For if two are born at the same moment in the same country, and one is the son of a minister and the other is the son of a lowly servant, and it is within the influence of the nativity to rise to a high rank and great authority, the son of the minister will become king and the son of the servant will become a merchant.13

This principle defines the limit by which astrologers can reliably draw descriptive profiles from nativities or horary charts. For example, if the planetary signification describes someone as tall or dark, how are we to qualify this? For a horary chart, which is more self-contained and specific to the situation under scrutiny, we might expect this to mean by comparison to the local average. For a birth chart, it can only be judged by comparison to ethnic type and family expectations. It would be foolish to consider the chart of an unknown individual without knowledge of gender or culture, and then attempt to provide a detailed and reliable physical profile. We need to know the context, as Ezra demonstrates when discussing signatures of beauty and the effects of signs of long or short ascension on the Ascendant:

If the rising [sign] is of the signs that are long in ascension, especially if the rising degree is in the first face and the Moon is in a sign of long ascension, then we shall judge that native will be taller than his parents, and the opposite if it is in the ones of short ascension. In the same way you will judge regarding the native's beauty relative to his parents.14

We see the first clear statement of this principle in the Hippocratic treatise 'On Airs, Waters, and Places', which offers detailed explanation of how external humours (e.g., quality of winds, clarity of water, types of air) have combined with the shape of the physical landscape (whether shaded or light, nestled or open to elements, flat or mountainous and rugged, abundant or sparse in vegetation), to determine the evolution of ethnic features and physical types. Hence, communities that have settled in hot climates, which experience the full effect of the Sun's heat from southern winds, are described as being "choleric" in their temperament and so predisposed to feverish illnesses, epilepsy, diarrhoea, haemorrhoids, sudden strokes that result in paralysis, and (in women) excessive menstruation and miscarriage. Their bowels are expected to be looser and so, when in sickness, these natives are prone to evacuate bodily poisons through diarrhoea rather than through vomit.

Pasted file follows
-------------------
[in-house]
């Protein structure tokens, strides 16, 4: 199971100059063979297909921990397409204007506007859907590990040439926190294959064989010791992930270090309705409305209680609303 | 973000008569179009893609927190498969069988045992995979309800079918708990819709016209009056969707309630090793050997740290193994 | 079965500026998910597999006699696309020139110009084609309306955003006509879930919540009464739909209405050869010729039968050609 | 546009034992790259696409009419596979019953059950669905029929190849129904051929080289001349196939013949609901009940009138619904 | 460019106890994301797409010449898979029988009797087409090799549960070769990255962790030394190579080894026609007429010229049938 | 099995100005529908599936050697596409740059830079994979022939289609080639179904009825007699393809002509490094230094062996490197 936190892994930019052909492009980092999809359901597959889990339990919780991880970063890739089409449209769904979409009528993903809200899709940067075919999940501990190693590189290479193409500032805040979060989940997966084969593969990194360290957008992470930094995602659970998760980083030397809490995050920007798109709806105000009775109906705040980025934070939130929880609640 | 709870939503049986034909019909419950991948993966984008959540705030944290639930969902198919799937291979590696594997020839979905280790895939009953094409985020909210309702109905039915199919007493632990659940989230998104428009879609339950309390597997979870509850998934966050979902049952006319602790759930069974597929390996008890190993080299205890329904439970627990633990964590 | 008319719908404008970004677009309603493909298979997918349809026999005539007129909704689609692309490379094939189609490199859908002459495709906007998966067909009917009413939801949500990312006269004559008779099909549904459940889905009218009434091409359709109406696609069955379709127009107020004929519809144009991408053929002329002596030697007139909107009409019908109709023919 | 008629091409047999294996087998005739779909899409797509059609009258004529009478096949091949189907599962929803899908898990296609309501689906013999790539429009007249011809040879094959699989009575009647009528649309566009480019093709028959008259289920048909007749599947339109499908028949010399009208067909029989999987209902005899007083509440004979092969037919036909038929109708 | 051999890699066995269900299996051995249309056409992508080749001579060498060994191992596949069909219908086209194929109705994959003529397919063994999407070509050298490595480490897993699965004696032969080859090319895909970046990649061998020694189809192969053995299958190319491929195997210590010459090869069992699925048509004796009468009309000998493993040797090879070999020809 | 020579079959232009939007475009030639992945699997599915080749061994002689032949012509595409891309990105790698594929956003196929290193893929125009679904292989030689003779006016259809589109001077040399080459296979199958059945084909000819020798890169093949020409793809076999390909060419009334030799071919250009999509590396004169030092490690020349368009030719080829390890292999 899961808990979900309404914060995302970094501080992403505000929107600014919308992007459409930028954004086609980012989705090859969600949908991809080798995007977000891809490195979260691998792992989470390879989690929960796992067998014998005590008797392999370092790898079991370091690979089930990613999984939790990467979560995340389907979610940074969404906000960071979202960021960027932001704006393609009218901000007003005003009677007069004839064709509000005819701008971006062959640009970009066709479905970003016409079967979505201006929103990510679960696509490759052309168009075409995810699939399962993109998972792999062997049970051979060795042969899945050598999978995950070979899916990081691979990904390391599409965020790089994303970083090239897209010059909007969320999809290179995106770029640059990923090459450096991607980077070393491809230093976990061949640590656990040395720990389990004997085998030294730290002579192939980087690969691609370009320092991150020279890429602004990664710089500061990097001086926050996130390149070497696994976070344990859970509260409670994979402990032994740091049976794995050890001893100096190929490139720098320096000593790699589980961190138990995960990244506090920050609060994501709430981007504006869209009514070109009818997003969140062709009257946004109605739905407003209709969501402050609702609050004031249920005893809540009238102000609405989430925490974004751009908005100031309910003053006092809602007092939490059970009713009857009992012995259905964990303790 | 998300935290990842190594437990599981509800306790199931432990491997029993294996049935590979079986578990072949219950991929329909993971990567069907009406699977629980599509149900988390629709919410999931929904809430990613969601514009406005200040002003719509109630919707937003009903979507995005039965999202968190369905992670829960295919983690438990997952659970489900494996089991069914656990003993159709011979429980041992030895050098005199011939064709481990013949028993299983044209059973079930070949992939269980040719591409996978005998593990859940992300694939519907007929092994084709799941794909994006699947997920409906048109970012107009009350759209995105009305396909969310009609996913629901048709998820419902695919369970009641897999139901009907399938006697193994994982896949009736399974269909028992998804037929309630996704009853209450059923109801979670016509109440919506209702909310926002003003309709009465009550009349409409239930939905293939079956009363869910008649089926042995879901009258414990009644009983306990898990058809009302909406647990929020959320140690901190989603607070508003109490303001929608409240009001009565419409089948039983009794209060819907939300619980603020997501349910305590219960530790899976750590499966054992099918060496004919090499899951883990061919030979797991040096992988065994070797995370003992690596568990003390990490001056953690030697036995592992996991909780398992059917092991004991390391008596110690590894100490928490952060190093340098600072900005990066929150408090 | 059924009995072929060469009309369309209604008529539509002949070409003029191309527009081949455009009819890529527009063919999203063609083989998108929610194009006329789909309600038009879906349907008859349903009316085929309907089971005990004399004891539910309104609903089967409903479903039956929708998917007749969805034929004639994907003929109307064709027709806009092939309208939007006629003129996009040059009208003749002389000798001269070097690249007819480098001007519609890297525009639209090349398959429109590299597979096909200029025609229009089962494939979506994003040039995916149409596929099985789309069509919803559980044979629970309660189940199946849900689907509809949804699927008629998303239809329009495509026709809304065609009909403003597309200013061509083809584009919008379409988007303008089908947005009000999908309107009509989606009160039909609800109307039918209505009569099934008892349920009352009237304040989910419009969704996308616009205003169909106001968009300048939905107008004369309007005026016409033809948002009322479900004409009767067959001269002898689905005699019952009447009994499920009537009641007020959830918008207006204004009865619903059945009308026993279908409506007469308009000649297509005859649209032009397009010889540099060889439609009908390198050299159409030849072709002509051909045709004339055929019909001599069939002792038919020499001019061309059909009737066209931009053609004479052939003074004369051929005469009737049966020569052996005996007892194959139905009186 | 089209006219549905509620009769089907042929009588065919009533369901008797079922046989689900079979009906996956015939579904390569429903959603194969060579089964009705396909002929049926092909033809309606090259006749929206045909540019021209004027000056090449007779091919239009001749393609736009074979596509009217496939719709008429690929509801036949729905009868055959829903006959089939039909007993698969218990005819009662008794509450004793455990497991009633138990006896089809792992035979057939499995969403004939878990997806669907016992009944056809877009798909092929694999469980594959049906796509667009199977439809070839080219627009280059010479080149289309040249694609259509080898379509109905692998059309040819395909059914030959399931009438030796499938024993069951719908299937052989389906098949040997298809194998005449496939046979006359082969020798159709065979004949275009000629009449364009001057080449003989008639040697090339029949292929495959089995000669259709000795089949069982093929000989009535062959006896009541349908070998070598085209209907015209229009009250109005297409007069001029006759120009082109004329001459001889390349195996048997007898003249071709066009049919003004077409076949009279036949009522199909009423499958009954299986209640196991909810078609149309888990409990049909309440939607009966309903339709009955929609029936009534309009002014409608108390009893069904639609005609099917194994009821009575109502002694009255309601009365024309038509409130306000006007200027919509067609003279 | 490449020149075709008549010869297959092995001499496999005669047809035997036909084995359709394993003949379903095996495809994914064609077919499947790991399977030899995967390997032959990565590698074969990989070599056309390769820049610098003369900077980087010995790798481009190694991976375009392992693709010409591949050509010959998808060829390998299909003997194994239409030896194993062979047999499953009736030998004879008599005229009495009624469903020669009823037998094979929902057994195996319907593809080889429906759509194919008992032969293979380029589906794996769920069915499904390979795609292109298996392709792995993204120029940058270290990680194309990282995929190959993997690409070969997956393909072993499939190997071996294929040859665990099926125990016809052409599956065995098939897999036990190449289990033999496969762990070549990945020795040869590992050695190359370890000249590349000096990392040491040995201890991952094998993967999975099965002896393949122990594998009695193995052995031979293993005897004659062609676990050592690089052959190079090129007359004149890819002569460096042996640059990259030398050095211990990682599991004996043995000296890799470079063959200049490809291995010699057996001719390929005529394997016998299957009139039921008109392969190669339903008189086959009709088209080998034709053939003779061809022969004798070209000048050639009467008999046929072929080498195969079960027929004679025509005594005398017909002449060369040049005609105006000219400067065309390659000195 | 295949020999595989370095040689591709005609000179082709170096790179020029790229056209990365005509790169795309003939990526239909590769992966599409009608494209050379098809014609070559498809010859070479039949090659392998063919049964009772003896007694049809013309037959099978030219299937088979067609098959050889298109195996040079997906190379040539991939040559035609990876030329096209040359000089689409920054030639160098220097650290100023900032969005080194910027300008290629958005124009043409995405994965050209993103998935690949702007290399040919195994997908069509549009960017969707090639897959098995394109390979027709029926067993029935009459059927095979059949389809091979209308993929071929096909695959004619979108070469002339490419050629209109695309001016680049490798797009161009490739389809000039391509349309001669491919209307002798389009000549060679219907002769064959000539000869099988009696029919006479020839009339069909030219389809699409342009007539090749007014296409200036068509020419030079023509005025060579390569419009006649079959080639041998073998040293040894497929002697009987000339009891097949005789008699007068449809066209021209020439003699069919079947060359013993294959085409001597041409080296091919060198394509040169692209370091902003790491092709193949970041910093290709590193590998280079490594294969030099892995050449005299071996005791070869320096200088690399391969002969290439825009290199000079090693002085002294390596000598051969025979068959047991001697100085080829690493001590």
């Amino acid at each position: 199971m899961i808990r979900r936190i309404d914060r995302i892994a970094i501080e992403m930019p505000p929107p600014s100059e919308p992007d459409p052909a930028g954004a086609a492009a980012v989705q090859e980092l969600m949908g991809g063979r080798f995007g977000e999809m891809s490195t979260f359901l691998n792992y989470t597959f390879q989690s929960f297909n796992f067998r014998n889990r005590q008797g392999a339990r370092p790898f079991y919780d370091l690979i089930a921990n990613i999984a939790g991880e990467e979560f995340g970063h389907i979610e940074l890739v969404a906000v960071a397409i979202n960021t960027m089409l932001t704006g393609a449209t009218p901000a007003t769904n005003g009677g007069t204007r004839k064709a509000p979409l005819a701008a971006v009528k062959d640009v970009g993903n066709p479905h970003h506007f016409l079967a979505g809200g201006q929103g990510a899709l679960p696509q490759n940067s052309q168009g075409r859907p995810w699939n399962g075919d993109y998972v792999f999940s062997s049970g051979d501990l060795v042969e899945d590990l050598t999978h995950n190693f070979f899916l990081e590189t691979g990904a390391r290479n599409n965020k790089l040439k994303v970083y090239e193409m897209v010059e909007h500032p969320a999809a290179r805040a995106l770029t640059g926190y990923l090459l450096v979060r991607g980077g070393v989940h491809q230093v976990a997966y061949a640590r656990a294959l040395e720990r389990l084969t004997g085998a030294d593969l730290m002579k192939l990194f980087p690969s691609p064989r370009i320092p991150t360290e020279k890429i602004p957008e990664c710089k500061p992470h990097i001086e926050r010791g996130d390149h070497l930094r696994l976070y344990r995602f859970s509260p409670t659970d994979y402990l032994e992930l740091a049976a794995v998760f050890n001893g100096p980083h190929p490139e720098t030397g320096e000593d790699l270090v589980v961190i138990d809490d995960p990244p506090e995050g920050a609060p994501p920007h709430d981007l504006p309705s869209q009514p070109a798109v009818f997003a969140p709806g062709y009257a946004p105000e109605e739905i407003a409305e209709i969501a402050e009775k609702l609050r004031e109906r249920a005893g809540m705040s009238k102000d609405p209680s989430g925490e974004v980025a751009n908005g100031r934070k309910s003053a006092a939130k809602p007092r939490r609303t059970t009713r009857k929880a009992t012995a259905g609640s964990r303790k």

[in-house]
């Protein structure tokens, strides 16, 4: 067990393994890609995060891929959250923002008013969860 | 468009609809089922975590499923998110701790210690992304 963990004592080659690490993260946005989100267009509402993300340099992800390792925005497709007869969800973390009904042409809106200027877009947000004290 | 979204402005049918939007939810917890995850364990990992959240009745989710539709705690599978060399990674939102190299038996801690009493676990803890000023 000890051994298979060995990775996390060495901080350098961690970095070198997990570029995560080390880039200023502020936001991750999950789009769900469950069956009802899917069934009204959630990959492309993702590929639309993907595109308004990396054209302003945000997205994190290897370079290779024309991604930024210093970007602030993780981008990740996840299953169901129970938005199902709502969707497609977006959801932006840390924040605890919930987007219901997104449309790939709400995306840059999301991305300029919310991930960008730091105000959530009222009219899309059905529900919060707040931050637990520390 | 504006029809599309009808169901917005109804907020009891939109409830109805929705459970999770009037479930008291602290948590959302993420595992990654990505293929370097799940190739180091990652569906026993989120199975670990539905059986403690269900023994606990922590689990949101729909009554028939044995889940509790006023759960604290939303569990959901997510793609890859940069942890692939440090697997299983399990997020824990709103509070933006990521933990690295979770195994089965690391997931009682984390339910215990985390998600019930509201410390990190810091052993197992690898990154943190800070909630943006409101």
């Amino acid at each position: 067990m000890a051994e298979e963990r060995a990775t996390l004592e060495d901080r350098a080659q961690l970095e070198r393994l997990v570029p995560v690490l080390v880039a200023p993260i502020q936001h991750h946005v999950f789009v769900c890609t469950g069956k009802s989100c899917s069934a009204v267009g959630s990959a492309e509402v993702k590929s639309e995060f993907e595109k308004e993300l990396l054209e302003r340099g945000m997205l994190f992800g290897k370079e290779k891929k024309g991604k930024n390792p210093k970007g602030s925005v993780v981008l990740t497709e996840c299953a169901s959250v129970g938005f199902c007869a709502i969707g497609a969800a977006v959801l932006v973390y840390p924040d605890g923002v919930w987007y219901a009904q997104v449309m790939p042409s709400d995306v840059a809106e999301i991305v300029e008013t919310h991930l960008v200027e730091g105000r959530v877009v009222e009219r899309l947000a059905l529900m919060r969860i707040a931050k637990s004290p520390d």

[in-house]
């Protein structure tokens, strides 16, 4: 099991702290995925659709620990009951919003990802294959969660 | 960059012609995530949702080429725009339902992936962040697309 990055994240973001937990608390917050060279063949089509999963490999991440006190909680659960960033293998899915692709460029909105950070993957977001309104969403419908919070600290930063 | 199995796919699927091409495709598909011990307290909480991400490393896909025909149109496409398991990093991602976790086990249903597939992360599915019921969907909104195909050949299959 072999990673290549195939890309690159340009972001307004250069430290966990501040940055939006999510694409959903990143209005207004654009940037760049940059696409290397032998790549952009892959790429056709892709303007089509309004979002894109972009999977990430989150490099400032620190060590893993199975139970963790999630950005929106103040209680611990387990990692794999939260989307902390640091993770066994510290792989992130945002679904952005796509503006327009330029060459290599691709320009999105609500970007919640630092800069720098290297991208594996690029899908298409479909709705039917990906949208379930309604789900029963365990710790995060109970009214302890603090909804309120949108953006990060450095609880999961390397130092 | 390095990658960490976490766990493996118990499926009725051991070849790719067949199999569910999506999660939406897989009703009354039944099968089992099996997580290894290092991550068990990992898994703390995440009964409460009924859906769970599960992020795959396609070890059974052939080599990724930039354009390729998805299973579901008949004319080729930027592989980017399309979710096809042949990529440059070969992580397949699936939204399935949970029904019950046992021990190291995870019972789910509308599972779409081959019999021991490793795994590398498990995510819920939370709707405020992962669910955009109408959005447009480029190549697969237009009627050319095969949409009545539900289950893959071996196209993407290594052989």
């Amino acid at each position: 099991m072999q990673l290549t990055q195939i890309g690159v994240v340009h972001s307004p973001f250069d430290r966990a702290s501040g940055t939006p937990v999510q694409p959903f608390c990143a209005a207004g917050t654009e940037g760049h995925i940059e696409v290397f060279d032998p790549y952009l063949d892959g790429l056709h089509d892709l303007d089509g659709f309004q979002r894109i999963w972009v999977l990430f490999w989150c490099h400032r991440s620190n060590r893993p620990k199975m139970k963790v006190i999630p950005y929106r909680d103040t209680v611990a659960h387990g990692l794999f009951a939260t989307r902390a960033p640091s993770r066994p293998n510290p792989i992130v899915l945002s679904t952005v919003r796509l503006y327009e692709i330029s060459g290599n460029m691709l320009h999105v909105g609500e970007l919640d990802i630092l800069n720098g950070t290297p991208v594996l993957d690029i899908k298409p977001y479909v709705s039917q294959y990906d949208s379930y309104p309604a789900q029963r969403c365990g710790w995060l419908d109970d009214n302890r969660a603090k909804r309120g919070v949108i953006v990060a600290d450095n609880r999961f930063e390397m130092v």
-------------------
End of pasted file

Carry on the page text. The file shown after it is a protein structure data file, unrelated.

By comparison, communities that have settled in cold northern climates, and are subject to northern winds, are described as being "melancholic" in their temperament, and more naturally predisposed to illnesses such as pleurisy and lung diseases, constipation, tuberculosis, cataracts of the eyes, the bursting of blood vessels, and (in women) infrequent menstruation and inclination towards infertility, although, being of a more retentive disposition, such women have less fear of miscarriage when pregnancy occurs. Because the physical environment is harsher and the body is more subject to tension and external strain, the physique is firmer, more squat, less flabby, and the digestive system works harder, resulting in compacted faeces, resistant to quick evacuation. Therefore, in sickness, melancholic types are expected to evacuate poisons through vomit rather than through bowel movements.